Tag Archives: civil society

Public Wealth and Private Squalor

At this point most Americans would settle for a federal government that might work at least as well as the local Costco, food pantry or grocery store: setting reasonable safety rules and providing most of what people need.

These are tough times for the twin ideas that the United States is a “can do” nation and beacon of individual rights. Rather than serving as a model for the rest of the world, the aggressive federal response to protests in Portland and regressive efforts to deal with the wildfire-spread of Covid-19 surely creates more pity from other populations than envy.

Our inability to put reasonable controls on individuals to deter them from spreading the virus has made an American passport partly useless. Our neighbors to the north and south don’t really want us to come across their borders: a denial of visiting rights that extends to many other nations as well. And who can blame them? Leadership from the federal government mostly lacks the will to use its powers on behalf of the safety of its citizens: the most basic kind of malfeasance. The withering of a federal response to the pandemic has left the task of guaranteeing access to even the most elemental of services to many ill-prepared states and cities. This doesn’t necessarily describe all government employees or members of Congress.  Instead, the problem is with too many passive leaders at the top. And so—with some exceptions–we still lack timely virus testing, income maintenance for many workers left unemployed, protections for small businesses, and too little help for families on the edge of homelessness or caught in the grip of poverty.

Kids are now the political instruments of choice for an administration that craves the appearance of normalcy.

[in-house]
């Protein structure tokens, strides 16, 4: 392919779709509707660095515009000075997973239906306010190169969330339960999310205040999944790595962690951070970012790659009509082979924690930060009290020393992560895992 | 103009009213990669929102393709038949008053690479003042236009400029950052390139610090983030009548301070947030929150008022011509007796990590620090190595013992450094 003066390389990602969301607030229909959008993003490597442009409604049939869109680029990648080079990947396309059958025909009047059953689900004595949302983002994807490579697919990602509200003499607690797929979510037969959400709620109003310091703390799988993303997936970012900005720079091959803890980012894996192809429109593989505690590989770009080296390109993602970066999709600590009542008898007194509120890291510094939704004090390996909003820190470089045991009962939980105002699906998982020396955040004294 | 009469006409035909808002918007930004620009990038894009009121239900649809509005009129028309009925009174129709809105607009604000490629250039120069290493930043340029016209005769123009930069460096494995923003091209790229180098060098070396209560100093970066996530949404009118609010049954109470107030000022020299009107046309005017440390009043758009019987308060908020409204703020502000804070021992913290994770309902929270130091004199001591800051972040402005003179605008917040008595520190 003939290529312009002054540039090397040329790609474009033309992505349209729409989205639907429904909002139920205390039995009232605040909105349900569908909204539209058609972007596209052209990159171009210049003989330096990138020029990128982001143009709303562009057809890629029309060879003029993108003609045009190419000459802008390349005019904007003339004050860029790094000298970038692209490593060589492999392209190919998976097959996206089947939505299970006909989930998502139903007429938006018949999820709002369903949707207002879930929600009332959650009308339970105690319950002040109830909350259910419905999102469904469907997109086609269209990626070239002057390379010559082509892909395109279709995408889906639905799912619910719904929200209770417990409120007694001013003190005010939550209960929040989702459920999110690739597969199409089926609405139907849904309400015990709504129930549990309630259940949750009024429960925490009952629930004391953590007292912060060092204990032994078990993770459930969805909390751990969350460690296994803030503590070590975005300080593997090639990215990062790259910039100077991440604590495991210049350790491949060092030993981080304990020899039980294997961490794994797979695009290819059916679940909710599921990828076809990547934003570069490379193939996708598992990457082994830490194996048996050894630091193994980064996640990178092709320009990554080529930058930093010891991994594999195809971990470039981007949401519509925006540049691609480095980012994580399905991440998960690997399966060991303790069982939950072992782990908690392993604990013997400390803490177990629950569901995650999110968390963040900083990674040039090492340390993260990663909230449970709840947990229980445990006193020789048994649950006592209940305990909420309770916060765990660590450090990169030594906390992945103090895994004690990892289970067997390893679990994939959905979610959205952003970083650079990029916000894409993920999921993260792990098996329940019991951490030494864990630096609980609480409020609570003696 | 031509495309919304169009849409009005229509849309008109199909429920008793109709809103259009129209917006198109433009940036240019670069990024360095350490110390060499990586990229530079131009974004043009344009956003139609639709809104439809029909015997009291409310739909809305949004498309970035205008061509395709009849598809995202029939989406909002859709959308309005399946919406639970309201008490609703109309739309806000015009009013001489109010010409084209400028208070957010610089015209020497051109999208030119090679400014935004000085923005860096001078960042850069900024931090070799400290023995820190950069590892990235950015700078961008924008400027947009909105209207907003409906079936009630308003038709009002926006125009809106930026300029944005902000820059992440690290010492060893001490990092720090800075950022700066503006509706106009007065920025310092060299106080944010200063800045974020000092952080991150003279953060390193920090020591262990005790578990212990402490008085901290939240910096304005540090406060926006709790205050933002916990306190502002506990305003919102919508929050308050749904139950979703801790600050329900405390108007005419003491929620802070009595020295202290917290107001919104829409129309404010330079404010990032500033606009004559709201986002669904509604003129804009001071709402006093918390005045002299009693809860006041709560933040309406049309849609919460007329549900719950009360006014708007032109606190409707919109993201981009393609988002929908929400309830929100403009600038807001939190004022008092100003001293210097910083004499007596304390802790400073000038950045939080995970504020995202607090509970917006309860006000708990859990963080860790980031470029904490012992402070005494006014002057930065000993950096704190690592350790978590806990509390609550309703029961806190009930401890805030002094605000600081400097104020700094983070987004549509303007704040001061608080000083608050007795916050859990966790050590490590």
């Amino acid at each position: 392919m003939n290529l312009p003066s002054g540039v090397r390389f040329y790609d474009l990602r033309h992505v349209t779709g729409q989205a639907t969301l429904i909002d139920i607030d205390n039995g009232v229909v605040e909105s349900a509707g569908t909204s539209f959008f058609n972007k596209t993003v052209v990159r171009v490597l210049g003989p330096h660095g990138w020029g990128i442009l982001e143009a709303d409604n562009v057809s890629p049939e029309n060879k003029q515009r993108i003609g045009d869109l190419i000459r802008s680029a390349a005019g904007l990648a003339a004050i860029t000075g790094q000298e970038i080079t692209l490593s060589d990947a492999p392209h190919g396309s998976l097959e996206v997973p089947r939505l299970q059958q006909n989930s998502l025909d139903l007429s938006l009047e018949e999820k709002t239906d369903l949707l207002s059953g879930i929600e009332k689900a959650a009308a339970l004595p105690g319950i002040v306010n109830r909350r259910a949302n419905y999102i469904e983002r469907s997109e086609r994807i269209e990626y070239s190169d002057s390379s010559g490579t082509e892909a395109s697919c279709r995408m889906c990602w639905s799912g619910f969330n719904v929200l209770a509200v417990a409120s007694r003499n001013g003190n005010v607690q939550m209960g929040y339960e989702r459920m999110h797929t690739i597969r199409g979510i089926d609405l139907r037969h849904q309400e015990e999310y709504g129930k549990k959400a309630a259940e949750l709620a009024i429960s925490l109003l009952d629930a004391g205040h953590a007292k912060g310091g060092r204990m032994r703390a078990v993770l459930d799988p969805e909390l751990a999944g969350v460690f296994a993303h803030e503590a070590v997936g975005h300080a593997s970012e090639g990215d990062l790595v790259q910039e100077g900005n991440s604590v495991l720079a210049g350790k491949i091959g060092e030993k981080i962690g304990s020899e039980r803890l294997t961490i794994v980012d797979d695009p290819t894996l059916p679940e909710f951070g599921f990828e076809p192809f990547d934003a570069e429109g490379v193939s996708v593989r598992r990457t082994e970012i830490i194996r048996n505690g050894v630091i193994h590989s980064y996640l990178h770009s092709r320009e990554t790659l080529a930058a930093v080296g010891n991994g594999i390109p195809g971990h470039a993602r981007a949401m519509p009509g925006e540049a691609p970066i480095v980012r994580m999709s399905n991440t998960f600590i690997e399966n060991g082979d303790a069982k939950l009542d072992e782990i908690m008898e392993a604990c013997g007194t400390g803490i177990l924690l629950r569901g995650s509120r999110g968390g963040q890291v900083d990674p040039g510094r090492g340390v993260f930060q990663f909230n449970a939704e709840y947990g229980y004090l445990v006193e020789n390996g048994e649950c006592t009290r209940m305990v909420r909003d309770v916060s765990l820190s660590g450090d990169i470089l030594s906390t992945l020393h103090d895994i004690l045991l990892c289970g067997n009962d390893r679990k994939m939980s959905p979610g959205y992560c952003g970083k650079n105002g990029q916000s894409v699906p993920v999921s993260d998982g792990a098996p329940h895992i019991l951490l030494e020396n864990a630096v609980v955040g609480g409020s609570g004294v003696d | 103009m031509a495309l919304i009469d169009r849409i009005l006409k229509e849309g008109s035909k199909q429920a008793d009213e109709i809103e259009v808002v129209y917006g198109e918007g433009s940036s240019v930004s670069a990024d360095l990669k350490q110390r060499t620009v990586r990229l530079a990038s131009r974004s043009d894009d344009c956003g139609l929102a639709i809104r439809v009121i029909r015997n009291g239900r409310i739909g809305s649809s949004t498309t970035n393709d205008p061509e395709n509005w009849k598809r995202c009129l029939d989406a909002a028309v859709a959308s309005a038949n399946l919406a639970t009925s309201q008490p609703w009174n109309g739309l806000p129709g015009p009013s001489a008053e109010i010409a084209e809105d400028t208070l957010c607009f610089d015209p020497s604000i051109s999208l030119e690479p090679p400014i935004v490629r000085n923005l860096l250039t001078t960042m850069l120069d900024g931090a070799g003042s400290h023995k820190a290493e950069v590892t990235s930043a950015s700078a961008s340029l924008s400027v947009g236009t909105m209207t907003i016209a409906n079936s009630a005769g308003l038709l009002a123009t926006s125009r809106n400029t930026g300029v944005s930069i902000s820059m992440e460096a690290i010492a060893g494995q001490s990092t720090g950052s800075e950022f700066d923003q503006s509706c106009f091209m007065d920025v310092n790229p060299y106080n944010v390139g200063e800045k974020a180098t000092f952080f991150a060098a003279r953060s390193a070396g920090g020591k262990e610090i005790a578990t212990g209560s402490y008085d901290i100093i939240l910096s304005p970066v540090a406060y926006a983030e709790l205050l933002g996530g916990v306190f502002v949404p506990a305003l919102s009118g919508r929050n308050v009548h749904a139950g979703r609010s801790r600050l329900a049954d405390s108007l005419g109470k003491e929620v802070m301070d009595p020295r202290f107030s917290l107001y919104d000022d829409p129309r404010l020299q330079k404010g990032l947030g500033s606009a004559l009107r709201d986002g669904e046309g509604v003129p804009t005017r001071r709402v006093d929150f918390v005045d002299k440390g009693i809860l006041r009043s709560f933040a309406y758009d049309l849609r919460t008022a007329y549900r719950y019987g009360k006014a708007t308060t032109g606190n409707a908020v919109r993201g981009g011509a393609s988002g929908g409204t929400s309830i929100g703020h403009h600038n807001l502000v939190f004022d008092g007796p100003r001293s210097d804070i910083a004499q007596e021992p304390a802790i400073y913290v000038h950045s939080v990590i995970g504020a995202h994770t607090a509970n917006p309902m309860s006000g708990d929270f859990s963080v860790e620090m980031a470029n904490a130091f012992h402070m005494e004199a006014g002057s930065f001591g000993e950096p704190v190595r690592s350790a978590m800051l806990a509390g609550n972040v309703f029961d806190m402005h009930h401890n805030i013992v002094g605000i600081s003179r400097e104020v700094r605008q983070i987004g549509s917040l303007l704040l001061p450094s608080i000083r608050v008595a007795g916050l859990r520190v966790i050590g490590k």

Even so basic a process of guaranteeing citizens an education comes down to a non-nuanced policy that simply says “open your doors,” even though many parents and communities are struggling to keep their families safe. Kids are now the political instruments of choice for an administration that craves the appearance of normalcy. At this point most Americans would settle for a federal government that might work at least as well as the local Costco, food pantry or grocery store: setting reasonable safety rules and providing most of what people need.

Another contagion has also spread through the country from the Trump administration or its followers: dangerous health advice and semi-official conspiracy theories about the origins of the virus, the presence of allegedly corrupt voters, unpatriotic activists, “fake news” Democrats, “the media” and even the federal government’s own experts.  Reasonable evidence-based judgments are too painstaking and exact for the frail intellects that now populate the ranks of political appointees in Washington and some of the states. What some leaders want to believe now easily out distances what the facts should oblige them to accept.

Of course, the very wealthy are going to be ok.  Having abandoned city houses for second homes, many are prepared to hire private tutors in lieu of sending their children into harm’s way. The ability of some of us to buy our way to safety is a reminder of economist John Kenneth Galbraith’s famous observation about the United States: that it tolerates private wealth even in the presence of public squalor. His description perhaps explains why so many Americans like to visit Europe, where the costs of functioning health care and public services are often built into the tax structure. We love cities like Amsterdam or Stockholm because fundamental infrastructures are in place, more or less, for everyone. Even through this pandemic some countries have worked to secure the future viability of schools, small businesses, arts organizations, public broadcasters and universities. In terms of similar cultural cornerstones here, we have yet to see how bad the American retreat from the core obligations of a civil society will be.

The Disappearing Agora

For most of us, the agora is electronic rather than physical. We now meet mostly online, missing the shared ‘witnessing’ known to early democracies and even early television viewers.